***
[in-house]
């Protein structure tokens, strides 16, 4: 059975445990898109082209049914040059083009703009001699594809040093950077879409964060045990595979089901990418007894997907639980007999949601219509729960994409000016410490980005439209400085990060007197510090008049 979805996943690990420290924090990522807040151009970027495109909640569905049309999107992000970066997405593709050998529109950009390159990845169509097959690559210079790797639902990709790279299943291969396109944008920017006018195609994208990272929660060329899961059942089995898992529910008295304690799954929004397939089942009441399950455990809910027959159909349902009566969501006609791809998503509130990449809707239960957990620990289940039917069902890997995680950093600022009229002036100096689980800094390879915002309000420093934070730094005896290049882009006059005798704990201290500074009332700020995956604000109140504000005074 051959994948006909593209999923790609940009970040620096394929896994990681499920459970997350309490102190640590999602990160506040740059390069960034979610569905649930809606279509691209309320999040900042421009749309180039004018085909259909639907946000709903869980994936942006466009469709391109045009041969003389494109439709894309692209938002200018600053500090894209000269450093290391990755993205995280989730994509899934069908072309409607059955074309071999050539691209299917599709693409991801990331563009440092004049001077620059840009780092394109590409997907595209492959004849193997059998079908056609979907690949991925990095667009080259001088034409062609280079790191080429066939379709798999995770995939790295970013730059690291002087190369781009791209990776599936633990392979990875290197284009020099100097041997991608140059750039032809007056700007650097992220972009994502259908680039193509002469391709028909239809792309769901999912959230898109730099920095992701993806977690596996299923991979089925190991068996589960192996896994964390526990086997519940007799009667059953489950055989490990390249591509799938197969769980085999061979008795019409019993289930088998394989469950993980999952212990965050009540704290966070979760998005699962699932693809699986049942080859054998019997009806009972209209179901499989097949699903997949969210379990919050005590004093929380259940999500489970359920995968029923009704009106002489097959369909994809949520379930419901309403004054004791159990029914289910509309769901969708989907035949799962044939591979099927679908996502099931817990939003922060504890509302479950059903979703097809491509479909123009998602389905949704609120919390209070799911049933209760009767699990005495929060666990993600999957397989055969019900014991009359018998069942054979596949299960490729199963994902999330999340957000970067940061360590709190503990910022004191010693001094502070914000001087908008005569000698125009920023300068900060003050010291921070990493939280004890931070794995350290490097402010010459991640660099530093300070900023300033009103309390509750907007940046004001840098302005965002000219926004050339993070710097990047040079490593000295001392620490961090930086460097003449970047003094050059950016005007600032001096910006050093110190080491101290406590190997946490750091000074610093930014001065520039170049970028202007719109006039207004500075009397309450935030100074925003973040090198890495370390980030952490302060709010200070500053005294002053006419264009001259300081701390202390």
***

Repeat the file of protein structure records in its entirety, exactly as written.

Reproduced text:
[in-house]
């Protein structure tokens, strides 16, 4: 059975445990898109082209049914040059083009703009001699594809040093950077879409964060045990595979089901990418007894997907639980007999949601219509729960994409000016410490980005439209400085990060007197510090008049 979805996943690990420290924090990522807040151009970027495109909640569905049309999107992000970066997405593709050998529109950009390159990845169509097959690559210079790797639902990709790279299943291969396109944008920017006018195609994208990272929660060329899961059942089995898992529910008295304690799954929004397939089942009441399950455990809910027959159909349902009566969501006609791809998503509130990449809707239960957990620990289940039917069902890997995680950093600022009229002036100096689980800094390879915002309000420093934070730094005896290049882009006059005798704990201290500074009332700020995956604000109140504000005074 051959994948006909593209999923790609940009970040620096394929896994990681499920459970997350309490102190640590999602990160506040740059390069960034979610569905649930809606279509691209309320999040900042421009749309180039004018085909259909639907946000709903869980994936942006466009469709391109045009041969003389494109439709894309692209938002200018600053500090894209000269450093290391990755993205995280989730994509899934069908072309409607059955074309071999050539691209299917599709693409991801990331563009440092004049001077620059840009780092394109590409997907595209492959004849193997059998079908056609979907690949991925990095667009080259001088034409062609280079790191080429066939379709798999995770995939790295970013730059690291002087190369781009791209990776599936633990392979990875290197284009020099100097041997991608140059750039032809007056700007650097992220972009994502259908680039193509002469391709028909239809792309769901999912959230898109730099920095992701993806977690596996299923991979089925190991068996589960192996896994964390526990086997519940007799009667059953489950055989490990390249591509799938197969769980085999061979008795019409019993289930088998394989469950993980999952212990965050009540704290966070979760998005699962699932693809699986049942080859054998019997009806009972209209179901499989097949699903997949969210379990919050005590004093929380259940999500489970359920995968029923009704009106002489097959369909994809949520379930419901309403004054004791159990029914289910509309769901969708989907035949799962044939591979099927679908996502099931817990939003922060504890509302479950059903979703097809491509479909123009998602389905949704609120919390209070799911049933209760009767699990005495929060666990993600999957397989055969019900014991009359018998069942054979596949299960490729199963994902999330999340957000970067940061360590709190503990910022004191010693001094502070914000001087908008005569000698125009920023300068900060003050010291921070990493939280004890931070794995350290490097402010010459991640660099530093300070900023300033009103309390509750907007940046004001840098302005965002000219926004050339993070710097990047040079490593000295001392620490961090930086460097003449970047003094050059950016005007600032001096910006050093110190080491101290406590190997946490750091000074610093930014001065520039170049970028202007719109006039207004500075009397309450935030100074925003973040090198890495370390980030952490302060709010200070500053005294002053006419264009001259300081701390202390």